By Anna Merlan
By Keegan Hamilton
By Albert Samaha
By Darwin BondGraham
By Keegan Hamilton
By Anna Merlan
By Anna Merlan
By Tessa Stuart
The purpose of the leak of Plame's name and occupation she was a covert agent working in the area of anti-proliferation of weapons of mass destruction was to paint her as an anti-Bush co-conspirator with her husband, so as to discredit his information on the Bush uranium claim.
Also working against Times reporter Miller is her past reporting on weapons of mass destruction, which generally hewed to the White House line that Iraq was actively engaged in producing and building up stockpiles of these arms and thus presented a "grave and gathering danger" to America's security. When that story fell apart the president's own weapons investigator reported after the invasion of Iraq that no such weapons could be found Miller refused to acknowledge any error on her part, saying in essence that she had merely reported what officials were talking about in high places and had told her. She said then that this was what her job as a reporter was supposed to be. Later she softened some of these responses but never gave a clear accounting of her work nor fully acknowledged that she, wittingly or unwittingly, had misled the public. Anti-war critics have accused her of assisting the administration's push toward war.
In the days since her release from jail, she has, in my opinion, not helped herself or her paper. She has given interviews only to TV personalities who will gush over her. At this writing, there have been two such appearances, with Lou Dobbs on CNN and with ABC's Barbara Walters on Good Morning America.
Both hosts melted on camera. Walters introduced her guest thusly: "I've known Judith as a friend and a journalist for years. I visited her in jail." Later, Walters, in an awe-filled voice, said: "You were in jail longer than any other journalist." Miller quickly corrected her, "Twice as long as any other journalist." (Watch the video.)
Miller keeps saying that she is not seeking to be a hero or a martyr. Unfortunately, her demeanor the little we have seen of it belies this claim. This perception on my part may be a generational thing, but I was taught that a reporter does not go forth patting himself on the back for doing his job.
Also, I have always thought that keeping a professional distance between you and your sources was an important part of the journalist's code. At times, Miller's distance seems miniscule. It was reported that, while in jail, she was visited twice by John Bolton, the U.S. ambassador to the United Nations. Bolton, a hawk on the Iraq war, also made weapons of mass destruction one of his special issues. This issue seems to link many of the people in this convoluted story. All the connections lead back to the Iraq war.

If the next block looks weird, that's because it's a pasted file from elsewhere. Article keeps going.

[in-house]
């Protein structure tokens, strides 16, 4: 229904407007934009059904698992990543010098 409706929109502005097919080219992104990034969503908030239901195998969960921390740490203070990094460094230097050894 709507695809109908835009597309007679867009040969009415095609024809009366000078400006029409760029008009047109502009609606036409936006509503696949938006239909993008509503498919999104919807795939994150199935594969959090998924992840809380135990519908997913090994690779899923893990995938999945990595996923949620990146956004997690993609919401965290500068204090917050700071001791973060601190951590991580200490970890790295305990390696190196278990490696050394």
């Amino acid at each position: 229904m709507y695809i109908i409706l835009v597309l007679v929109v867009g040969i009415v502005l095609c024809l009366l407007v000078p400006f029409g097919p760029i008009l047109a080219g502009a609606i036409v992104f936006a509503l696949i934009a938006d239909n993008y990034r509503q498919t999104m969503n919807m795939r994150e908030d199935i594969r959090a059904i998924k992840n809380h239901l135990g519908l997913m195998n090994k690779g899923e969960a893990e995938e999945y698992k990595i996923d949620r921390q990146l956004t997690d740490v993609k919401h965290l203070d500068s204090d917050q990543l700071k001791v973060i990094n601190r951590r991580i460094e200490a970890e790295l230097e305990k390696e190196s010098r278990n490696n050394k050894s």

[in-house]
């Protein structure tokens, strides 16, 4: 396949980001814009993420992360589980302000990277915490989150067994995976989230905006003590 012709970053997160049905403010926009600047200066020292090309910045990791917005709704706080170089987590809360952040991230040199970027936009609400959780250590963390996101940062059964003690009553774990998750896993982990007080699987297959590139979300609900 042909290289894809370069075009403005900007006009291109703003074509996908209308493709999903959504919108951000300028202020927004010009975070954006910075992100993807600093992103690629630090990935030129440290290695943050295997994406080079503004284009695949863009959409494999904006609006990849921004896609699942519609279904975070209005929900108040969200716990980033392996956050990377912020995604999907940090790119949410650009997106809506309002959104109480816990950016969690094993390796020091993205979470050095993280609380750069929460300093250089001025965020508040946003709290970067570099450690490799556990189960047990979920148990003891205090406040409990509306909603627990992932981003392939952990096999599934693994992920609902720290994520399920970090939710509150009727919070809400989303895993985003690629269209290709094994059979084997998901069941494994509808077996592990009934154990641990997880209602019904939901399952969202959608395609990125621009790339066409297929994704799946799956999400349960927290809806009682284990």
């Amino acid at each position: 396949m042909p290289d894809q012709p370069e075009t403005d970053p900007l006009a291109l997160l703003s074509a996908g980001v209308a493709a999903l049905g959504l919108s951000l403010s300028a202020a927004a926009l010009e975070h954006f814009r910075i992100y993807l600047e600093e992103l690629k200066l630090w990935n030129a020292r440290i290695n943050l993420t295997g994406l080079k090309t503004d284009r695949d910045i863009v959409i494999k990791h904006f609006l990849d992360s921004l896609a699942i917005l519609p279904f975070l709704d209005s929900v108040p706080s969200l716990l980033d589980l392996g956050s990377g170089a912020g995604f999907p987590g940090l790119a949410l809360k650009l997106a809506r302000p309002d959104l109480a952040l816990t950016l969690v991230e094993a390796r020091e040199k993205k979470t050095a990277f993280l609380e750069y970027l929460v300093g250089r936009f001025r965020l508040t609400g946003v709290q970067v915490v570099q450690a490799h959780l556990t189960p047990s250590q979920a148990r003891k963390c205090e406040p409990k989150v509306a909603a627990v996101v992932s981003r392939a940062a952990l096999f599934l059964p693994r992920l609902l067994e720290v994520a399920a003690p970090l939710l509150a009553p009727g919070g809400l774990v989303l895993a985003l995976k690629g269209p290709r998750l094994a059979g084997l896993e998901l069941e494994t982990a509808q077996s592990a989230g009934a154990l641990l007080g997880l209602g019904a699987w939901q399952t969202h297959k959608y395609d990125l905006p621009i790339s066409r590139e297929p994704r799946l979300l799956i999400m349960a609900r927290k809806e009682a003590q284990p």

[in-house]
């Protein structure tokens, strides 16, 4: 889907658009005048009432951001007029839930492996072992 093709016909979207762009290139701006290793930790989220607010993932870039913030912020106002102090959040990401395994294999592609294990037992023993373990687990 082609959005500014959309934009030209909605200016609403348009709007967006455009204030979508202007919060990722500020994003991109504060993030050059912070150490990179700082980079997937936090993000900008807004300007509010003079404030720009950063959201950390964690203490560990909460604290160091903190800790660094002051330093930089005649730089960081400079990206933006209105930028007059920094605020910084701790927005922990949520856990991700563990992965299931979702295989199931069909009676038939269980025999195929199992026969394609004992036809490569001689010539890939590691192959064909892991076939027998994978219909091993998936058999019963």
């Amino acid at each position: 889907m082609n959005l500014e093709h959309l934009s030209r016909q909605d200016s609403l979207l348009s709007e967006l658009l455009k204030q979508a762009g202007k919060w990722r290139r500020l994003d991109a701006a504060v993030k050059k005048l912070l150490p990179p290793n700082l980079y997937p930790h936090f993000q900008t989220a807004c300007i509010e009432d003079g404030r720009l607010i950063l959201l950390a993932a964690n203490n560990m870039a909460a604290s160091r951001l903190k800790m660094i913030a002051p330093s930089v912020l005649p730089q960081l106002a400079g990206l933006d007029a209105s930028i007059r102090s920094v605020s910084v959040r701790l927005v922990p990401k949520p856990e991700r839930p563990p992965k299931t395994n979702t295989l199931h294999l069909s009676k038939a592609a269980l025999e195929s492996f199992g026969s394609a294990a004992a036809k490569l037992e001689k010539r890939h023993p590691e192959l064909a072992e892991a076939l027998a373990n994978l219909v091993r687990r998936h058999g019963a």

Miller also received a letter in jail from Libby, the Cheney source she was protecting until he gave her personal permission to give testimony about their conversations. Dated September 15, Libby's release frees her from her grant of confidentiality and urges her to go before the grand jury, saying that he "would be better off if you testified."
Two things about the letter struck me as strange.
One is the tone that of personal friend or buddy, not professional contact. The other off-key note is that much of the letter is devoted to laying out a kind of blueprint of the case Libby has made to the prosecutor namely that he "did not discuss Ms. Plame's name or identity" with any reporter. Could this have been a map to guide Miller's own testimony-to-come?
Novak has never disguised the fact that he is a "player" in the nation's capital. Is Judith Miller also a "player" in Washington's games, or is she a reporter? Miller needs to address these questions.
Even her supporters are asking for answers. On September 30, one of her most stalwart admirers, Lucy Dalglish, director of the Reporters Committee for Freedom of the Press, was asked during an online chat hosted by The Washington Post: "So what are the three biggest mysteries/questions that YOU would like Judy Miller to explain?" At the top of her list, Dalglish put this question: "Was Scooter Libby your source for information about Valerie Plame, or were you HIS source?"
About the tone of the Libby letter to Miller, here is how it ends:
"You went into jail in the summer. It is fall now. You will have stories to cover Iraqi elections and suicide bombers, biological threats and the Iranian nuclear program. Out West, where you vacation, the aspens will already be turning. They turn in clusters, because their roots connect them. Come back to work and life. Until then, you will remain in my thoughts and prayers. With admiration, Scooter Libby."
We reporters are always insisting on full disclosure and transparency from the people and institutions we write about. Now, with the press under scrutiny and in some quarters under attack, it has become necessary for reporters to do their own disclosing.